The lack of opportunities to socially engage with others and create positive social connections can eliminate a sense of belonging and create a disassociation that can negatively affect both mental and physical health.
Other studies show that not just any social interaction will do. The type of social interaction matters where virtual interactions, as opposed to face-to-face interactions, contributed towards a sense of loneliness and social isolation in students.
Despite the fact that social media originated as a way for students, friends, and family to virtually connect with each other, it’s not been without controversy.
In recent 2023 news, on the heels of a study revealing brain changes in young teens who habitually check social media and a publication educating the public of the serious mental health crisis currently affecting youth, a lawsuit was filed by Seattle Public Schools against several social media giants claiming they were “accountable for the harm they have wreaked on the social, emotional, and mental health of its students.”
Disconnect in the Aging Population
According to the National Academies of Sciences, Engineering, and Medicine, social isolation and loneliness in older adults can have a serious impact on mental and physical health resulting in an increased risk of premature death from all causes including dementia, heart disease, cancers, and more.
The good news is that just like in children and adolescents, with intervention, some effects of loneliness and social isolation can be reversed in adults.
The Australian Journal of Psychology published a special issue exploring research on the topics of belonging and loneliness. What is abundantly clear is that people are social by nature and that being able to connect with others and feel as though we belong is what fundamentally makes us human. By being cognizant of the growing problem of loneliness and social isolation, we can better prepare ourselves to combat this in our family, friends, schools, and community.
Schools can help cultivate a sense of belonging by encouraging kindness and creating more opportunities for positive social engagement amongst students to help them connect with others.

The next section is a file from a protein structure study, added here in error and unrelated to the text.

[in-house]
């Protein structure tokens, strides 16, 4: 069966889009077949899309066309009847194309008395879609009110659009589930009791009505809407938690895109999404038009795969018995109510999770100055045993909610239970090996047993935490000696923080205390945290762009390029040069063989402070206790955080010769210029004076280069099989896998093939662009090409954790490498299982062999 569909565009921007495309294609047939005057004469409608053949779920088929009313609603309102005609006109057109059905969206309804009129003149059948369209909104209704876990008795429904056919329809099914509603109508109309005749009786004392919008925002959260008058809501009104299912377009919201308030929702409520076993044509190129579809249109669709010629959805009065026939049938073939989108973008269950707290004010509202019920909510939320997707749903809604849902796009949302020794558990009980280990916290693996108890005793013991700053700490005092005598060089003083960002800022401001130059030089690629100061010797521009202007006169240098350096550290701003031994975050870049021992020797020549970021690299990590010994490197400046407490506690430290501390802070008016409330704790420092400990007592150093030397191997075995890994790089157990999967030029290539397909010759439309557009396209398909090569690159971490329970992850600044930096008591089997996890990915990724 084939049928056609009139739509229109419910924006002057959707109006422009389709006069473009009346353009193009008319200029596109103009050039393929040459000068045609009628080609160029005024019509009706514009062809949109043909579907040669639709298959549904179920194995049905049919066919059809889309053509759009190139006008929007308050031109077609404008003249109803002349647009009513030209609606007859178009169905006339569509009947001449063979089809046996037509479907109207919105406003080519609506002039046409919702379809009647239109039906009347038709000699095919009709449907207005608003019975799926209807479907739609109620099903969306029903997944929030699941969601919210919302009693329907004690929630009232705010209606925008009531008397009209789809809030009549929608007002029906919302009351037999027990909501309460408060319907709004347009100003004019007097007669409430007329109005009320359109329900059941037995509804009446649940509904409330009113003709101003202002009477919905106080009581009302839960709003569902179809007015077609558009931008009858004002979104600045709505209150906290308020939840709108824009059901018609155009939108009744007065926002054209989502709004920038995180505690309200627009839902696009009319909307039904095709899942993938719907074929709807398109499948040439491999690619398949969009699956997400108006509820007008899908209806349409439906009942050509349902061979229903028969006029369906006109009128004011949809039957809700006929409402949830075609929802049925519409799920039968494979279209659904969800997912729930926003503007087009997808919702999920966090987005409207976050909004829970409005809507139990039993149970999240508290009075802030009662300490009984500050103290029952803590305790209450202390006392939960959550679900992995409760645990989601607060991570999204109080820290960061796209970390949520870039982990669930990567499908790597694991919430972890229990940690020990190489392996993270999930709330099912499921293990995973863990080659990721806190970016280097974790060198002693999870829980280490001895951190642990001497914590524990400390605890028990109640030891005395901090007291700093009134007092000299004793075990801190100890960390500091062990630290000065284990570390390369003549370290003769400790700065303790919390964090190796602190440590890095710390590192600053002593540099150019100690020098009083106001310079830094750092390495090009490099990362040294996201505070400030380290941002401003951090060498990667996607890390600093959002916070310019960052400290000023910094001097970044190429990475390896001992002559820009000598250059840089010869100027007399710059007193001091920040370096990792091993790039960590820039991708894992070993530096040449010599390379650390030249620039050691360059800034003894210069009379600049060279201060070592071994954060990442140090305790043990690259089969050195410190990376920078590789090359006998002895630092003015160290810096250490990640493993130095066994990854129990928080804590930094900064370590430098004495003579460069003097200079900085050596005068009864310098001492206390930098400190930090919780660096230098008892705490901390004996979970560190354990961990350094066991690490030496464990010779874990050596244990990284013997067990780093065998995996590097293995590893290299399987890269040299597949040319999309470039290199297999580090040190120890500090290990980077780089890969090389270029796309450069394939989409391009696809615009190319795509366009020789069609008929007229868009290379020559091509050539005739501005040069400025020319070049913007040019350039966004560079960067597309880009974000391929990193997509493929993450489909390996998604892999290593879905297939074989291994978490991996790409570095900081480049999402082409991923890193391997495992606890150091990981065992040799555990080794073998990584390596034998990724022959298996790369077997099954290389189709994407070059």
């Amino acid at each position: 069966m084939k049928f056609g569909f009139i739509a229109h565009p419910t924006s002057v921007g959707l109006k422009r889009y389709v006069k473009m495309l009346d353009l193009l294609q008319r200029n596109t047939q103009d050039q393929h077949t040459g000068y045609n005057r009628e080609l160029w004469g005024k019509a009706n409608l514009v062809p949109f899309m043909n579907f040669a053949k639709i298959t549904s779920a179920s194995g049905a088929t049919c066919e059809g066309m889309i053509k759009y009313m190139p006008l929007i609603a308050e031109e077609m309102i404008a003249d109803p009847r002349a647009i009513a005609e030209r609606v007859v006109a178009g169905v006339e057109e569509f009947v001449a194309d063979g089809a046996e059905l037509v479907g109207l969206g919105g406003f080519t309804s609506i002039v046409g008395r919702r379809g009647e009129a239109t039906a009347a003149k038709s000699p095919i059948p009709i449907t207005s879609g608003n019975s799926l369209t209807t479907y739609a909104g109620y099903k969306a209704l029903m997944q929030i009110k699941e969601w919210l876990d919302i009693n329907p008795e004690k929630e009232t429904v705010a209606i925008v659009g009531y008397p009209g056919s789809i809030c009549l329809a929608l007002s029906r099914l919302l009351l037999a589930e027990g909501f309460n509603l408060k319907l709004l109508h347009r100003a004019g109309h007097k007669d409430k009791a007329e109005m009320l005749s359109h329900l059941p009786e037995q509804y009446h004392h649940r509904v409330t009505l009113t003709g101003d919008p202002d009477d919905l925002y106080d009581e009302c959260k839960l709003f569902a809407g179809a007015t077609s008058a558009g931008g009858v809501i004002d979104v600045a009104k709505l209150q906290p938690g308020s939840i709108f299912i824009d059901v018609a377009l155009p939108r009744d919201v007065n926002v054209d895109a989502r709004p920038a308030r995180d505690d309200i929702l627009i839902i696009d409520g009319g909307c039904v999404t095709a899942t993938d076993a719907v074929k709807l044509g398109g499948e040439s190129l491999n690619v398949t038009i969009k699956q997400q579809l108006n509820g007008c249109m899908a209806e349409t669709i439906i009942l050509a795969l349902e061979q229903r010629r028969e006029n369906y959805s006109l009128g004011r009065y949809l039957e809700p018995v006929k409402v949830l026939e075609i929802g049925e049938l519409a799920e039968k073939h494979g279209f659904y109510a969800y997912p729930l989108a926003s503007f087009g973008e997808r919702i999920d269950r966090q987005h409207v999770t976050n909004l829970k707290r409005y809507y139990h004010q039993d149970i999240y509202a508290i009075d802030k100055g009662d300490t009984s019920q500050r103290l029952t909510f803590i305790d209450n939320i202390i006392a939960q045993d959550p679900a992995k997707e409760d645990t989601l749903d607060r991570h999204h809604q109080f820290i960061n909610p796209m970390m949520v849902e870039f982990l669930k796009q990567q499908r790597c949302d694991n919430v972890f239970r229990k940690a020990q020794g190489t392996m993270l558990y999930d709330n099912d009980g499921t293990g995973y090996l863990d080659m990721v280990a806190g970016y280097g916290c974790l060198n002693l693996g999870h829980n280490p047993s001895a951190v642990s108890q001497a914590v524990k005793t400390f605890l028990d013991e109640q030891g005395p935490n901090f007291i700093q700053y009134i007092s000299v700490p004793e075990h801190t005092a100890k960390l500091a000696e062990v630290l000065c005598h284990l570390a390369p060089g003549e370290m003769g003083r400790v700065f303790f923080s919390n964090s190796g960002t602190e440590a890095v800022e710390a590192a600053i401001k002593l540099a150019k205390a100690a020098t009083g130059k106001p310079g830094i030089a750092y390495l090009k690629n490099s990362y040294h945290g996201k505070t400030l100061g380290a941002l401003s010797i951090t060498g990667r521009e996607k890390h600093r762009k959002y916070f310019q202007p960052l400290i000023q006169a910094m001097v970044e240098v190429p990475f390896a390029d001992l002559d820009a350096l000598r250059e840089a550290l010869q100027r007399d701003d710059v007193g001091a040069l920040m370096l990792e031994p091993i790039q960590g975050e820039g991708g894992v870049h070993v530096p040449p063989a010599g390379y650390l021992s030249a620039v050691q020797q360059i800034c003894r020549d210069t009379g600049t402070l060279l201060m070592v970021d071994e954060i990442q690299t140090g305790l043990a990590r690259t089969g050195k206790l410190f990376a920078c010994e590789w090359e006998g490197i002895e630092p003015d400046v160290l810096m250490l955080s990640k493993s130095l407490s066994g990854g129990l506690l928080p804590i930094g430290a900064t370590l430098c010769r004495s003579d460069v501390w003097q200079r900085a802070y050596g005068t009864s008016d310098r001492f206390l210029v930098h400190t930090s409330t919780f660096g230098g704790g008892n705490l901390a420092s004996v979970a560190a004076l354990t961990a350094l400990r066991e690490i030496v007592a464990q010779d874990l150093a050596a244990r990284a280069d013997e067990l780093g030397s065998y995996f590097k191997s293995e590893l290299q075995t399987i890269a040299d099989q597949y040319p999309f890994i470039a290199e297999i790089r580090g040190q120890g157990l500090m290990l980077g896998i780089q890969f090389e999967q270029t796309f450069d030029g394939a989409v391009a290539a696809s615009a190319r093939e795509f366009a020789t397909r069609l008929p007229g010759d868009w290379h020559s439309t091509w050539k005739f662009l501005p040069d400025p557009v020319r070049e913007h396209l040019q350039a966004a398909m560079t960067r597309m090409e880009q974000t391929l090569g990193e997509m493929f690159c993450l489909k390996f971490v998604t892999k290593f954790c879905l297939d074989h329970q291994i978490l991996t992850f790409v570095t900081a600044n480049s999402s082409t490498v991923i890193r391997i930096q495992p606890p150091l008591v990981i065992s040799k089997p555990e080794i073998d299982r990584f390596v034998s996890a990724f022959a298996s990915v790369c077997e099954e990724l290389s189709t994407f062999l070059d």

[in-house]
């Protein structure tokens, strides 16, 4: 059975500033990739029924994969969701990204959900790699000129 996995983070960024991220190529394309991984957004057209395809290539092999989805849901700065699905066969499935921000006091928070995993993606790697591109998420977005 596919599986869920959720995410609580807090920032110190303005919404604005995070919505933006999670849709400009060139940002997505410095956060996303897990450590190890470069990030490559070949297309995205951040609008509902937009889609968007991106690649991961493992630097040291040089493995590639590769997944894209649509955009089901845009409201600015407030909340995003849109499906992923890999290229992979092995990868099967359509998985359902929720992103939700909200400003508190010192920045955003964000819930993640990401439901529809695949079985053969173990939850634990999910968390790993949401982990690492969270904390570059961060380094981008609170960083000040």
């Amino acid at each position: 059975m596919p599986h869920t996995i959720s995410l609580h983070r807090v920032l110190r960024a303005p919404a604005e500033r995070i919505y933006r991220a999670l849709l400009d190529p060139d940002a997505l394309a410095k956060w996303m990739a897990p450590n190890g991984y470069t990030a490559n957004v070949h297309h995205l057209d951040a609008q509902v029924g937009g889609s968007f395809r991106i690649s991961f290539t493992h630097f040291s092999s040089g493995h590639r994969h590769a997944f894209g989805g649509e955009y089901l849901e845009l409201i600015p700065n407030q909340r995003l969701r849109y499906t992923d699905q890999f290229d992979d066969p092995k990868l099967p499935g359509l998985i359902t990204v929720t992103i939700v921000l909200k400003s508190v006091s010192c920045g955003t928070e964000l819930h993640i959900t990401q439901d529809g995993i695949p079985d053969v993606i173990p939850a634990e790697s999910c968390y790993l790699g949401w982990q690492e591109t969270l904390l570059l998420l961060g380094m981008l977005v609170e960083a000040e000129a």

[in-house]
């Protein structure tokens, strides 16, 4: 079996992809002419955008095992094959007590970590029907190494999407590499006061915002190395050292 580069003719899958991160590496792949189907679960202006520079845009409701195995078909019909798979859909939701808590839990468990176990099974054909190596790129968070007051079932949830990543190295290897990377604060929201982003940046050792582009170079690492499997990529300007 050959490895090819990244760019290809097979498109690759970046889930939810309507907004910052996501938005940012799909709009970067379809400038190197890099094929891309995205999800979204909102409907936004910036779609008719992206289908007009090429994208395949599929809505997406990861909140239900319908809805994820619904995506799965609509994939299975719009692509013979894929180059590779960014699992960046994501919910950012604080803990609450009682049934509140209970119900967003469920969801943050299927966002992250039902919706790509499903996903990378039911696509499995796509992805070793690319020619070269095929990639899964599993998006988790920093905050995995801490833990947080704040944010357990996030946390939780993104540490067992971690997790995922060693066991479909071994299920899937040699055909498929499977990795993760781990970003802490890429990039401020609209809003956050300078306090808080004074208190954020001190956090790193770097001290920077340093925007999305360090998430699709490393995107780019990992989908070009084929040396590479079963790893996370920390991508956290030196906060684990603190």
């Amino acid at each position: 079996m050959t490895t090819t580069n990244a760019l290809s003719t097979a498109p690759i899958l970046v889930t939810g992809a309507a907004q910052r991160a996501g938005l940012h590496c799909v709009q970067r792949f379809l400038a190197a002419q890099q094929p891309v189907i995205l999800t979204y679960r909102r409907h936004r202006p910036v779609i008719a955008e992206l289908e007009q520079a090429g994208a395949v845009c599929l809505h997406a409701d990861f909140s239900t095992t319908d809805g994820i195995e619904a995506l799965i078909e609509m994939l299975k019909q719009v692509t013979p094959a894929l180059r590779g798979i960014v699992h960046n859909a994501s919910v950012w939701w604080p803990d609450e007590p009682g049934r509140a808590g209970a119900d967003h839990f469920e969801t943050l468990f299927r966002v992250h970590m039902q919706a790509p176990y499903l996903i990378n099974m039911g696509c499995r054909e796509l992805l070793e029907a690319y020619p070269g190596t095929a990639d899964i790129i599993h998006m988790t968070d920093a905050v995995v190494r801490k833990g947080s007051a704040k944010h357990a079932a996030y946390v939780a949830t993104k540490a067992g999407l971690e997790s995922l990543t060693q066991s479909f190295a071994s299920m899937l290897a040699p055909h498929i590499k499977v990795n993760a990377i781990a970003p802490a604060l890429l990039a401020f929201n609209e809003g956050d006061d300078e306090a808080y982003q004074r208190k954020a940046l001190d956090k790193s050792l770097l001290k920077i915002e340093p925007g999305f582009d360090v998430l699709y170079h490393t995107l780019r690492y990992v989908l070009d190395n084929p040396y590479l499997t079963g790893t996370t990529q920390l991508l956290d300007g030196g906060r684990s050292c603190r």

Share the Hope, Joy, and Love
Imagine the difference your act of kindness could make if you were able to reach the heart and mind of at least one sad or lonely person in your world. How miraculous would that be?
Ways You Can Make a Difference This Valentine’s Day:
1. Host a Valentine’s Day Party at Your Neighborhood Park.
Invite the kids that don’t get invited often, the retired neighbors who rarely get visitors, and the families new to the neighborhood. Offer food and beverages or make it a potluck. Encourage everyone to make and exchange Valentine’s Day cards. Set up tables for activities such as arts and crafts and board games and don’t forget to play fun yard games too. (Our new favorite: Flickin’ Chicken!)
The vitamin D provided by healthy sunshine will also do everyone a bit of good!
2. Deliver Valentine’s Day cards to friends and neighbors.
3. Visit a Nursing or Retirement Home for Valentine’s Day.
Create an opportunity for older adults to socially engage with others while singing songs, playing games, and doing arts and crafts projects which can be therapeutic for the brain.
4. Make and share a favorite recipe with others.
Nothing says “lovin'” like a chicken dinner from your oven!
This year, the holiday falls on Tuesday, February 14th. Why not make it a “Taco Tuesday” and share your favorite 15 Minute Chicken Street Tacos?
5. Make or purchase treats to share with others.
This would be a great opportunity for the kids to get experience in the kitchen while making something they can be proud to share with others. These recipes don’t have to be too complicated. They could be as simple as a Marshmallow Puffed Rice Treat tinted with food coloring and that they’ve molded into holiday shapes like a heart for Valentine’s Day.
Free Valentine’s Day Printables
To help you get started, here are some free Valentine’s Day printables that you can use to make it a special day.